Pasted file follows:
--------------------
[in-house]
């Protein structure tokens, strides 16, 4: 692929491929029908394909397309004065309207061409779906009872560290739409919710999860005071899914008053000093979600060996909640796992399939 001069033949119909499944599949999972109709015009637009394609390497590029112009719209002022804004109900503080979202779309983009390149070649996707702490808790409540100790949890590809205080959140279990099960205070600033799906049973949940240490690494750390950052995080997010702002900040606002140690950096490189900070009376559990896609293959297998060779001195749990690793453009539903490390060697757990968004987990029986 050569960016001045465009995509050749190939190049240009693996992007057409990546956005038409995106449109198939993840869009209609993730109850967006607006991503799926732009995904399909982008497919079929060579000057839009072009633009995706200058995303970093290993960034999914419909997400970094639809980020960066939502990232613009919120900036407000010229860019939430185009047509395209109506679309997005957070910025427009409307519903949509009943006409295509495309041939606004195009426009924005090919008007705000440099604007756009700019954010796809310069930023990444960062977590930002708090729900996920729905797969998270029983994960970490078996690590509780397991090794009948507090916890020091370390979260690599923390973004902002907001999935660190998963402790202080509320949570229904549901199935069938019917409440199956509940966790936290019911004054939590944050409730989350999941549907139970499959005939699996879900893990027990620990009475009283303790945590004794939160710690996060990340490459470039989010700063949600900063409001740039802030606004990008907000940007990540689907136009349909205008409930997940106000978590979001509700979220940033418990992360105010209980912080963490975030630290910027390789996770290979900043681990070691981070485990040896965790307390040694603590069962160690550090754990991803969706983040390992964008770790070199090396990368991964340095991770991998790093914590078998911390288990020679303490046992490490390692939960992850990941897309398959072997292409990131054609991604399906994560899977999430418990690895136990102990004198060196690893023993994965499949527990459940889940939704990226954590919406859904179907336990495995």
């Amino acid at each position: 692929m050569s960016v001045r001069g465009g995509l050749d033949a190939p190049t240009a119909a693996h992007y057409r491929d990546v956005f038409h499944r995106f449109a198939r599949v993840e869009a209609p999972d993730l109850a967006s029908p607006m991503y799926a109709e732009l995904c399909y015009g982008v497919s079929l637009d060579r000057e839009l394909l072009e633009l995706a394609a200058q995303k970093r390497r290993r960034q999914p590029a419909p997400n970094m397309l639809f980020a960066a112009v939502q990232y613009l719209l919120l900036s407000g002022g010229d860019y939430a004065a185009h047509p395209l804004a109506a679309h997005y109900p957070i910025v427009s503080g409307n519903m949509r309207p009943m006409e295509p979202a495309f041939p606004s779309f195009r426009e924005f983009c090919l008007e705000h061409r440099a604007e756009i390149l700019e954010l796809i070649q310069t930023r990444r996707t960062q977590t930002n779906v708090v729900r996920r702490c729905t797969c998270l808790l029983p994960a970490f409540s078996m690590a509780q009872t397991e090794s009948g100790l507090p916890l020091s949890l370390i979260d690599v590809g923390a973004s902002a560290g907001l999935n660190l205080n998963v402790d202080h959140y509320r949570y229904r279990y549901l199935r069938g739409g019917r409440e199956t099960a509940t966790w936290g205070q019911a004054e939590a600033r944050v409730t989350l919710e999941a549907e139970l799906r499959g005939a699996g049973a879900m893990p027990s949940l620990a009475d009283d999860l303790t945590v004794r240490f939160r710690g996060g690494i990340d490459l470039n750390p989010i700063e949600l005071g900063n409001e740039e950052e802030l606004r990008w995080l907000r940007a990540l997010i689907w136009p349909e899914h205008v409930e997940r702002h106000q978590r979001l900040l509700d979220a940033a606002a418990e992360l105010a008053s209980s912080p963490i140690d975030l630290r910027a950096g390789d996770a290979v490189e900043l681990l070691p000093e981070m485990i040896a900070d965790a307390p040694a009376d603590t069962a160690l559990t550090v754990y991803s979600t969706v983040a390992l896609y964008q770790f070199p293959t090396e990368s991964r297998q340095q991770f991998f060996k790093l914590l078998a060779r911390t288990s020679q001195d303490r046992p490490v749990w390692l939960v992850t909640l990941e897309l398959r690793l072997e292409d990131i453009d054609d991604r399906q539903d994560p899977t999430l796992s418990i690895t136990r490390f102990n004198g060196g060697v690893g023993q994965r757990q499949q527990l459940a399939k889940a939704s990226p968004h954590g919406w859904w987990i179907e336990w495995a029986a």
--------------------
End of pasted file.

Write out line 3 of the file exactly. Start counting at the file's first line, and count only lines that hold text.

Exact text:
């Amino acid at each position: 692929m050569s960016v001045r001069g465009g995509l050749d033949a190939p190049t240009a119909a693996h992007y057409r491929d990546v956005f038409h499944r995106f449109a198939r599949v993840e869009a209609p999972d993730l109850a967006s029908p607006m991503y799926a109709e732009l995904c399909y015009g982008v497919s079929l637009d060579r000057e839009l394909l072009e633009l995706a394609a200058q995303k970093r390497r290993r960034q999914p590029a419909p997400n970094m397309l639809f980020a960066a112009v939502q990232y613009l719209l919120l900036s407000g002022g010229d860019y939430a004065a185009h047509p395209l804004a109506a679309h997005y109900p957070i910025v427009s503080g409307n519903m949509r309207p009943m006409e295509p979202a495309f041939p606004s779309f195009r426009e924005f983009c090919l008007e705000h061409r440099a604007e756009i390149l700019e954010l796809i070649q310069t930023r990444r996707t960062q977590t930002n779906v708090v729900r996920r702490c729905t797969c998270l808790l029983p994960a970490f409540s078996m690590a509780q009872t397991e090794s009948g100790l507090p916890l020091s949890l370390i979260d690599v590809g923390a973004s902002a560290g907001l999935n660190l205080n998963v402790d202080h959140y509320r949570y229904r279990y549901l199935r069938g739409g019917r409440e199956t099960a509940t966790w936290g205070q019911a004054e939590a600033r944050v409730t989350l919710e999941a549907e139970l799906r499959g005939a699996g049973a879900m893990p027990s949940l620990a009475d009283d999860l303790t945590v004794r240490f939160r710690g996060g690494i990340d490459l470039n750390p989010i700063e949600l005071g900063n409001e740039e950052e802030l606004r990008w995080l907000r940007a990540l997010i689907w136009p349909e899914h205008v409930e997940r702002h106000q978590r979001l900040l509700d979220a940033a606002a418990e992360l105010a008053s209980s912080p963490i140690d975030l630290r910027a950096g390789d996770a290979v490189e900043l681990l070691p000093e981070m485990i040896a900070d965790a307390p040694a009376d603590t069962a160690l559990t550090v754990y991803s979600t969706v983040a390992l896609y964008q770790f070199p293959t090396e990368s991964r297998q340095q991770f991998f060996k790093l914590l078998a060779r911390t288990s020679q001195d303490r046992p490490v749990w390692l939960v992850t909640l990941e897309l398959r690793l072997e292409d990131i453009d054609d991604r399906q539903d994560p899977t999430l796992s418990i690895t136990r490390f102990n004198g060196g060697v690893g023993q994965r757990q499949q527990l459940a399939k889940a939704s990226p968004h954590g919406w859904w987990i179907e336990w495995a029986a």